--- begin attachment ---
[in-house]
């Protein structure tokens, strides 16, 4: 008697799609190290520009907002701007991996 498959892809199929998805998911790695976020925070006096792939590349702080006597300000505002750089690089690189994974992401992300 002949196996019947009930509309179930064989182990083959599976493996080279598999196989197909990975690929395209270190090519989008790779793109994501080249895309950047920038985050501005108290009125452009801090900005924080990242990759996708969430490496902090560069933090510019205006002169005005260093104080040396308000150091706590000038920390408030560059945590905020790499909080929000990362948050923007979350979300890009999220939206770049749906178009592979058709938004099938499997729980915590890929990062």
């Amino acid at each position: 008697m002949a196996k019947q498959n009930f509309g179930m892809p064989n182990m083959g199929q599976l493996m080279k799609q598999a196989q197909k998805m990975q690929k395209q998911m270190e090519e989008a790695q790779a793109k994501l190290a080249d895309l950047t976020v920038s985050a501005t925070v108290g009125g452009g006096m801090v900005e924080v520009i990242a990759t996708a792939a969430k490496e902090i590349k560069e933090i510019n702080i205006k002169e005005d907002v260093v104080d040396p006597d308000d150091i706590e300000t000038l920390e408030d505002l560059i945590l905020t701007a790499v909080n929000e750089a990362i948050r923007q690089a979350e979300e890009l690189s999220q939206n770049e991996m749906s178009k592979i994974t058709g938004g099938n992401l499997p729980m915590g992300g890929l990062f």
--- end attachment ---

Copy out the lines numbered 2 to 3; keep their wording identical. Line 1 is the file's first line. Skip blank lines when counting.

């Protein structure tokens, strides 16, 4: 008697799609190290520009907002701007991996 498959892809199929998805998911790695976020925070006096792939590349702080006597300000505002750089690089690189994974992401992300 002949196996019947009930509309179930064989182990083959599976493996080279598999196989197909990975690929395209270190090519989008790779793109994501080249895309950047920038985050501005108290009125452009801090900005924080990242990759996708969430490496902090560069933090510019205006002169005005260093104080040396308000150091706590000038920390408030560059945590905020790499909080929000990362948050923007979350979300890009999220939206770049749906178009592979058709938004099938499997729980915590890929990062």
């Amino acid at each position: 008697m002949a196996k019947q498959n009930f509309g179930m892809p064989n182990m083959g199929q599976l493996m080279k799609q598999a196989q197909k998805m990975q690929k395209q998911m270190e090519e989008a790695q790779a793109k994501l190290a080249d895309l950047t976020v920038s985050a501005t925070v108290g009125g452009g006096m801090v900005e924080v520009i990242a990759t996708a792939a969430k490496e902090i590349k560069e933090i510019n702080i205006k002169e005005d907002v260093v104080d040396p006597d308000d150091i706590e300000t000038l920390e408030d505002l560059i945590l905020t701007a790499v909080n929000e750089a990362i948050r923007q690089a979350e979300e890009l690189s999220q939206n770049e991996m749906s178009k592979i994974t058709g938004g099938n992401l499997p729980m915590g992300g890929l990062f």